1. Mech Ageing Dev. 1984 Oct 31;27(3):341-58.

Effect of dietary 2-mercaptoethanol on the life span, immune system, tumor
incidence and lipid peroxidation damage in spleen lymphocytes of aging BC3F1

Heidrick ML, Hendricks LC, Cook DE.

The age-related decline in immune function, which is thought to be responsible
for the increased incidence with age of certain diseases, including cancer, has
been attributed primarily to a loss of T-lymphocyte function. As free radical
reactions may contribute to cellular deterioration and loss of cell function with
age, we investigated the effect of adding an immunopotentiating antioxidant,
2-mercaptoethanol (2-ME), to the diet of BC3F1 mice in a longitudinal study. For 
the study, young mice were divided into two groups, one of which received the
2-ME-supplemented diet. Approximately every 3 months for 2.5 years, mice from
each group were sacrificed and the spleen lymphocytes assessed for immune
function (proliferative response to concanavalin A, phytohemagglutinin, and
lipopolysaccharide and the humoral response to sheep red blood cells). The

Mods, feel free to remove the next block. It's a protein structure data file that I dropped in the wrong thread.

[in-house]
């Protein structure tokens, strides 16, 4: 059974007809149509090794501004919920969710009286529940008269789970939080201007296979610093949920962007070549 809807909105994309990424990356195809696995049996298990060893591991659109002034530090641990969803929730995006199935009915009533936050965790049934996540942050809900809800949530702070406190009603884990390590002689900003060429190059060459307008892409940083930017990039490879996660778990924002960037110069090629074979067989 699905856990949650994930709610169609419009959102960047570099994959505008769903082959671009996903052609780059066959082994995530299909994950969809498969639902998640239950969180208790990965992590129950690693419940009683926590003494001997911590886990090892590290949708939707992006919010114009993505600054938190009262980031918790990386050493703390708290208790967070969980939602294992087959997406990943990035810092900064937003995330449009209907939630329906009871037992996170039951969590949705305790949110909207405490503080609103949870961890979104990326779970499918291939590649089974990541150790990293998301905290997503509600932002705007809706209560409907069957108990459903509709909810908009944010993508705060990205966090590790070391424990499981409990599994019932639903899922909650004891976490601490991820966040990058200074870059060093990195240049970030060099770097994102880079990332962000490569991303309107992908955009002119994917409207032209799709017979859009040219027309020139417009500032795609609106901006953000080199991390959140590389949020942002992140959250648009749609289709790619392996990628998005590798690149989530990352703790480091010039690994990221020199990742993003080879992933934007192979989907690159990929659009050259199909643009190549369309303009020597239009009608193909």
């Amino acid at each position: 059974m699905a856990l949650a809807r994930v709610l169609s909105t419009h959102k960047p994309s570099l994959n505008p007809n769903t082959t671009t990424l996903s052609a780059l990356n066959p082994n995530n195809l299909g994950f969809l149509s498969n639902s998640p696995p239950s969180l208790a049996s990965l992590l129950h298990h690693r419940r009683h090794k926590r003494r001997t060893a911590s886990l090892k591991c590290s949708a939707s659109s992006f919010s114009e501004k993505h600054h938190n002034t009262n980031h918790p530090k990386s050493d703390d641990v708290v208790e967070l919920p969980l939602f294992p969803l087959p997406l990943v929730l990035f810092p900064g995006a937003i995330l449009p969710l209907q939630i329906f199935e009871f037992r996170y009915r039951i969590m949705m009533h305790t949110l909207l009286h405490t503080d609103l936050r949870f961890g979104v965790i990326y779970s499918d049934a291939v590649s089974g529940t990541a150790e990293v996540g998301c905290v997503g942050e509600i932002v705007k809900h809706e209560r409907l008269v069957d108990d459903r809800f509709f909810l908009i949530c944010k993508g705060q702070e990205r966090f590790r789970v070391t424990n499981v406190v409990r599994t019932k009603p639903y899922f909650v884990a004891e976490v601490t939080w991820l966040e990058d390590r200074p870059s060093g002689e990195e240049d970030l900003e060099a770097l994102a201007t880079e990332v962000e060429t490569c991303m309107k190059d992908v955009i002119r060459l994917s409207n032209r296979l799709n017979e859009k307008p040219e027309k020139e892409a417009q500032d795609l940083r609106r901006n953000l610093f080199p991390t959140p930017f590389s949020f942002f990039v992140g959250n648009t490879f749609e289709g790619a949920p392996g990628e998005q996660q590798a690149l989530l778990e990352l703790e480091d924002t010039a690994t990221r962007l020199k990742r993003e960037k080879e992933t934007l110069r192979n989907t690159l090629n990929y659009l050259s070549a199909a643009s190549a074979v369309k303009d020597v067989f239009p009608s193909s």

accumulation of fluorescent products indicative of free radical damage was
measured in the spleen lymphocytes and the cytochrome P-450 content and activity 
assessed in the liver. The effect of the 2-ME-supplemented diet on the mean and
maximum life span and tumor incidence was also determined. The results showed
that the animals fed the 2-ME diet had an increased mean and maximum life span
and a postponed onset and decreased incidence of tumors. In general the
T-cell-dependent immune responses were higher in the 2-ME-fed mice compared to
the controls when the animals were young. No difference was observed between the 
two groups during mid-life. The responses declined in both groups during the
latter half of the life span, but the responses of the 2-ME-fed animals declined 
to a lesser extent. The accumulation of fluorescent products of lipid
peroxidation damage was also delayed in the lymphocytes of the 2-ME-fed mice.
Cytochrome P-450 content and activity in the liver was not different in the two
groups. The results suggest that the antioxidant activity of 2-ME delayed the
accumulation of free radical damage in spleen lymphocytes, which resulted in a
delay in the decline of immune function and was associated with the decreased
tumor incidence and increased life span.

PMID: 6334792  [Indexed for MEDLINE]